In terms of timeline, this is the most comprehensive book on the roots of, and motivations for, war. Dyer uses archaeological evidence and combines it with analyses on the behaviours of our primate cousins (chimps, baboons, etc.) to build a description of the origin of organised society and the roots of warfare. He then proceeds through the ages, from Babylon and Egypt to the Cold War and the two U.S.-Iraq wars. In this way, he builds a complex but ultimately useful and compelling description of warfare as a human activity. He makes many of the same conclusions as John Keegan and others, but the sheer depth of the analysis is more complex than anything else out there, to my knowledge.

Granted, much of the material in this book has been covered before. For example, is war a natural condition of human societies? Is it inevitable that man will fight his peers? With his trademark wit and seemingly contradictory combination of optimism and sarcasm, Dyer convincingly builds his thesis.
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13 of 14 people found the following review helpful By Panopticonman on October 29, 2005
Format: Hardcover
When a tourist lodge opened about twenty years ago in Kenya, the alpha males of a nearby baboon troop helped themselves to the easy pickings at the garbage dump. In the time honored tradition of baboon despotism where status obsessed males strictly enforce the prevailing hierarchy, the top ranking males claimed the spoils for themselves, and drove away their lower ranking brother baboons. The alpha males then perished en masse when they become infected with bovine tuberculosis from the rotten meat they ate at the dump. Once the alpha males died and their terroristic bullying tactics with them, the survivors were suddenly able to relax and began treating each other more decently. A new more peaceful baboon society was born.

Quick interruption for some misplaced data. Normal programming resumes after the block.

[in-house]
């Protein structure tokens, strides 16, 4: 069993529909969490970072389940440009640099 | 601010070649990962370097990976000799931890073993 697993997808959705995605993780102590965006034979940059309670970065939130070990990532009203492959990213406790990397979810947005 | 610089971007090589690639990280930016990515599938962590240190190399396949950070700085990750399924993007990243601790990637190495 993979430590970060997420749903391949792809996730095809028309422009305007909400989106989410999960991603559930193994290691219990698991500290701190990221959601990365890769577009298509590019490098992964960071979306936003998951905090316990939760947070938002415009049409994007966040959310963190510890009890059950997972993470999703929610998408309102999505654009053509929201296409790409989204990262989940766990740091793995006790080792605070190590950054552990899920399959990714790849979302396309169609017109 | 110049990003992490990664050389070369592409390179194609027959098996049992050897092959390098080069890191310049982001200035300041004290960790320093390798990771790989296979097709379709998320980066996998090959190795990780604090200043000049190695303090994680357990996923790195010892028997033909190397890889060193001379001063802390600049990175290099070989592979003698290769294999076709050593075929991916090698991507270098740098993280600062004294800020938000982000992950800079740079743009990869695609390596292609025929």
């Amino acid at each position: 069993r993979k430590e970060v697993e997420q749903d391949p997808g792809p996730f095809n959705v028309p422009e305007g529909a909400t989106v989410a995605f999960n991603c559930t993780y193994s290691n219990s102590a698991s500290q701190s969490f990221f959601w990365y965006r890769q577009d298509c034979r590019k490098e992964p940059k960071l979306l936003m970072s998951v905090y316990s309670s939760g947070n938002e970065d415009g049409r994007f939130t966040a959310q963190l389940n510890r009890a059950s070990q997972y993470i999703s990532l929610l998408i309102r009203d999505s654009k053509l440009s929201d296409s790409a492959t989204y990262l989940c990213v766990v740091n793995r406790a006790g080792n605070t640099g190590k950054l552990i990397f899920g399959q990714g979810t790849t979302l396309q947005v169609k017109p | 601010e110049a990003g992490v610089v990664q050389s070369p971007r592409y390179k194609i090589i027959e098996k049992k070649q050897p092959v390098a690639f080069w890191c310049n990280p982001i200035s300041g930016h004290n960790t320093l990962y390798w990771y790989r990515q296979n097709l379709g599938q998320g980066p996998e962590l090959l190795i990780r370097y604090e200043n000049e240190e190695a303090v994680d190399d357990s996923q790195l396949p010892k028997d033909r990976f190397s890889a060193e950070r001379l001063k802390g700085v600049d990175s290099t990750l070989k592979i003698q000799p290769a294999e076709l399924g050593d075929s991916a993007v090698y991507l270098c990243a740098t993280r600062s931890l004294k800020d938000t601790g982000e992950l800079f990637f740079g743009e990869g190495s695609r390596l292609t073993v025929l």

Gwynne Dyer recounts this incident in the last chapter of "WAR: The Lethal Custom" to summarize and exemplify one of his main arguments in this thought-provoking work -- that our species' penchant for violence, although it does have roots in our evolutionary past, does not mean it is inevitable. He argues that as sentient beings we do have and have shown the capacity for making peace, too. In what is a hopeful but realistic retelling of the founding of the League of Nations after WWI and the United Nations after WWII, Dyer suggests that through it these organizations human beings are attempting to deal with the very real possiblity of species annihilation. He argues that the reversal of despoliation of the world must begin in earnest now so as to prevent the international anarchy that will undoubtedly follow if nations choose not to cooperate and instead chase after and fight over diminishing resources.
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14 of 16 people found the following review helpful By R. L. MILLER on November 8, 2002
Format: Paperback Verified Purchase
Tom Clancy once observed that a war of agression is armed robbery writ large--"they've got it, we want it, let's go get it." That's a simplistic if accurate observation, but it only describes war in only one incarnation. This book was written during the last few years of the Cold War, when very few "experts" on the issue could be described as objective. Back then, only two camps were being heard from. One was the "gung ho" school of thought that admitted that war might not be very desirable, but when your country got a slap in the face from someone "over yonder", those responsible had to be taught a lesson. That of course is the product of nationalism having been confused with patriotism--the terms are not identical. The other was the pacifist school of thought, which maintained that any enemy can be reasoned with and should be at all costs, and that anyone in uniform is by definition a bloodthirsty human predator. The first is the product of a bottomless naiivete about human nature and ignorance of how societies other than one's own think--the second forgets that it's the criminal, not the soldier, who's a predator in human vesture. Out of curiosity, I viewed the PBS series based on this book. I found myself intrigued by Dyer's observation that the way to make a fighting man out of a young man raised to believe that killing people is wrong is to strongly imply the enemy aren't really people. When you get right down to it, that is borne out by the historical wartime habit of referring to the enemy by demonizing the enemy and referring to him in subhuman terms. Another of Dyer's comments that interested me was the observation that a nation that piles up stockpiles of weapons in preparation for war will sooner or later get that war.Read more ›